Another issue that must be addressed before the Democratic Convention is the seating of the Michigan and Florida delegation. Both states broke party rules and moved their primaries to February. As a penalty, the Democratic Party has banned them from the convention, and will not seat their delegates. The decision was made at the time when Clinton was the perceived nominee, and the New York Senator would not need those delegates to win. But once the year got going and the Obama express was rolling, the Clinton Campaign keeps mentioning these states since she could use those delegates to cut the margin. Clinton won both states. Obama’s name was not on the ballot in Michigan. Those voters should be heard and seating them would give Clinton more hope, however, clearly, that would be unfair to the Illinois Senator. This dilemma will have to be resolved before choosing the nominee. It could be another factor in Clinton's favor if they were allowed in the convention.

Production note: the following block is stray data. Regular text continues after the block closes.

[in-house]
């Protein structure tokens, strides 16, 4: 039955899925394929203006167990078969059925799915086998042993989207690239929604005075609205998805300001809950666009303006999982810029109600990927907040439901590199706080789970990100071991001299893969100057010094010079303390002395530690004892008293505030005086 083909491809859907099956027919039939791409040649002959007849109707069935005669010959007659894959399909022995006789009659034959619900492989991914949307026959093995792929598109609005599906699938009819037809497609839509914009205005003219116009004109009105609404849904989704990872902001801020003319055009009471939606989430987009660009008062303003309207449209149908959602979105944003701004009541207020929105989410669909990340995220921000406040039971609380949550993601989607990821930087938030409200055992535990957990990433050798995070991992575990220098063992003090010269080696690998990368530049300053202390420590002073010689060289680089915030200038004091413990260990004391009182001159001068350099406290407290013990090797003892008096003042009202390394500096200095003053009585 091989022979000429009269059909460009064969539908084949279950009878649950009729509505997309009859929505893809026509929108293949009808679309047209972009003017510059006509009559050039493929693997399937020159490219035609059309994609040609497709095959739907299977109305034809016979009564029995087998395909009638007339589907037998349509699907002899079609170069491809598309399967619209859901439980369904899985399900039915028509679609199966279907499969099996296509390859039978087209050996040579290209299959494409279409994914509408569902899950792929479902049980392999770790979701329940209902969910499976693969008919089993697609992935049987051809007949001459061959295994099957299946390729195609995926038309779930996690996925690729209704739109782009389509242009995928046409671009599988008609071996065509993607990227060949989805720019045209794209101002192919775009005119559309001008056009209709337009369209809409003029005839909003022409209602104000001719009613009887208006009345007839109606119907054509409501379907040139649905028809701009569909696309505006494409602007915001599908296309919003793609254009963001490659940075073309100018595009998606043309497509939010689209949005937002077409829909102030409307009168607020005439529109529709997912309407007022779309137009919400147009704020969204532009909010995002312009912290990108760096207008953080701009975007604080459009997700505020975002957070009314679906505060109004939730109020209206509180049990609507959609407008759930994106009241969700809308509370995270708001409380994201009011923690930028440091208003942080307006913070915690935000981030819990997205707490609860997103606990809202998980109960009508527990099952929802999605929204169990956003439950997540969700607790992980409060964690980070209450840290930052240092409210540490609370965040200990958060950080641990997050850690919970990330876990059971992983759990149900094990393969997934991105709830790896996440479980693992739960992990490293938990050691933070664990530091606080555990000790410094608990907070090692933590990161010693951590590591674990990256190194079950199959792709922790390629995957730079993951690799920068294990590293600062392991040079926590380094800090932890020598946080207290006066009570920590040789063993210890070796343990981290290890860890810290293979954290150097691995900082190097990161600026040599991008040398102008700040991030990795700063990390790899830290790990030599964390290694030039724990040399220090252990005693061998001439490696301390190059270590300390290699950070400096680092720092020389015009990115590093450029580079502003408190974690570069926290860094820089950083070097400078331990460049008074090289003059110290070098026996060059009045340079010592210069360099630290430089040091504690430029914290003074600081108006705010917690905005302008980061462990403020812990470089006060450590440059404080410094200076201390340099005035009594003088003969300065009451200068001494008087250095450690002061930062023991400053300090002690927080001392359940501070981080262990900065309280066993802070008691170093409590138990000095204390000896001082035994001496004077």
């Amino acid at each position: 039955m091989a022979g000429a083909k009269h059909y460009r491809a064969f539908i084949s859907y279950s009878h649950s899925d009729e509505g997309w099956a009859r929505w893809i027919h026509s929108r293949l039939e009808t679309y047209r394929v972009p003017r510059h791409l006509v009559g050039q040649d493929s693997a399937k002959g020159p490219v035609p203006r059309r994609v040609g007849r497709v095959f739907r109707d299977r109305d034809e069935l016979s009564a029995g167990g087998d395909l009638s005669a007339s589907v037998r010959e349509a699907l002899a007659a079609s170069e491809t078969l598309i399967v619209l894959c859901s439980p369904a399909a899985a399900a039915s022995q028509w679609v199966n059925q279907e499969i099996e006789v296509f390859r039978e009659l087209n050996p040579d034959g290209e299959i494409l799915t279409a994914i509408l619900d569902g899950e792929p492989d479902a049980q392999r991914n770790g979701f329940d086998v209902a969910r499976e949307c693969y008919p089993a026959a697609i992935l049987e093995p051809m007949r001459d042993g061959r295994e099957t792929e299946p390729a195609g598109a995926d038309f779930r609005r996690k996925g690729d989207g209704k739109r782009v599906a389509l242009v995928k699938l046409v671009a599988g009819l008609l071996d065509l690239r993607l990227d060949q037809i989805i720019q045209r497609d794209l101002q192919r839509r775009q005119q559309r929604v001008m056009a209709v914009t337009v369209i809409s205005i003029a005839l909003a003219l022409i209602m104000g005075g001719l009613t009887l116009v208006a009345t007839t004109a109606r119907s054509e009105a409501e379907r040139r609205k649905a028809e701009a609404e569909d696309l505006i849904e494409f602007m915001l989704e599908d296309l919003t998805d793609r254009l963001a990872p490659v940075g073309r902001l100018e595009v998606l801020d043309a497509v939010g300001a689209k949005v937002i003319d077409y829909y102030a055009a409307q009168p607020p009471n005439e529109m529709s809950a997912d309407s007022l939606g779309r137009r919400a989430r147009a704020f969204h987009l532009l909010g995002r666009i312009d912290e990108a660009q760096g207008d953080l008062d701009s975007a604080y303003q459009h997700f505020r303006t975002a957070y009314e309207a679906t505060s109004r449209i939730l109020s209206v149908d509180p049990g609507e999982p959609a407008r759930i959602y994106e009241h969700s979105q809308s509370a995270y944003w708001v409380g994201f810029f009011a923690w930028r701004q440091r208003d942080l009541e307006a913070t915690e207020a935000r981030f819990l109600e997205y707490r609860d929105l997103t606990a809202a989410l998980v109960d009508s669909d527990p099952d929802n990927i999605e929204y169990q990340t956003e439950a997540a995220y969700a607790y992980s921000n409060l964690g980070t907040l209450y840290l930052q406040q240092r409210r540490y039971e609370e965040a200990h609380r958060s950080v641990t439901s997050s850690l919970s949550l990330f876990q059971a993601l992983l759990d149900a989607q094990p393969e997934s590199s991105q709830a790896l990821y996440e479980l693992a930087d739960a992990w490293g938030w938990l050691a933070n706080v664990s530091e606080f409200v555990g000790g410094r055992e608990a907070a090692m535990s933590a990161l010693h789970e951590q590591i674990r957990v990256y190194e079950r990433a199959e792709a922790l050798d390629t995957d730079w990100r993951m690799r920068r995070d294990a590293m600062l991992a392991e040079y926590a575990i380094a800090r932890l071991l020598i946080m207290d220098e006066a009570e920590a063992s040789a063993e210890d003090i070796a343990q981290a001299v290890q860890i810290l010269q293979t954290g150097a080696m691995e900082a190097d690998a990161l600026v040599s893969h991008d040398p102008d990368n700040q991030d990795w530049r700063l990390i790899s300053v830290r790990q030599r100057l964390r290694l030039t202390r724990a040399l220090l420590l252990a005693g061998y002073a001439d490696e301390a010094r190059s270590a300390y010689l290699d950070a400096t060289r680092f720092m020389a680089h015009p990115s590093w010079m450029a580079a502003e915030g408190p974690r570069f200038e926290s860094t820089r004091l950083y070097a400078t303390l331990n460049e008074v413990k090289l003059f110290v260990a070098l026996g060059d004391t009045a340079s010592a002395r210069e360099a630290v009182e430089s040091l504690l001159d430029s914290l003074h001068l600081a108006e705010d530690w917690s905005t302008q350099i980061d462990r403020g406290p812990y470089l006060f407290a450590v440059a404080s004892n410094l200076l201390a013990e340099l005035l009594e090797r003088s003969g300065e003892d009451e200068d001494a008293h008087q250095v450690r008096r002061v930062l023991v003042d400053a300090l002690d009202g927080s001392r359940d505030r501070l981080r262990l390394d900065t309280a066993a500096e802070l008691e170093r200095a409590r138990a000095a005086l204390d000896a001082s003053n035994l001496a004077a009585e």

Historically when there is a fierce battle between two candidates within the party, a split occurs, and the party will lose the general election. The longer the Democratic Nomination remains undecided, the better the chance Republican John McCain will be the next president. Twelve months ago democrats would never imagine that they are destined to defeat in November.

With their superdelegate rules and the all the candidates weaknesses the overconfident Democrats have slit their throats. Their whole system is flawed. If the superdelegates select the candidate that did not receive the most votes, it would be like why even have all the Presidential Primaries in the first place? Both Obama and Clinton have shown that they will have trouble appealing to all voters. They appear to be much weaker candidates than the party hoped for. The Democrats must reconcile, compromise, chose a candidate and unite right this second. Fortunately for John McCain and the Republicans that is unlikely since, given their egos, both Clinton and Obama will fight to the end. The Democrats will only have to look in the mirror for blame when they lose in November.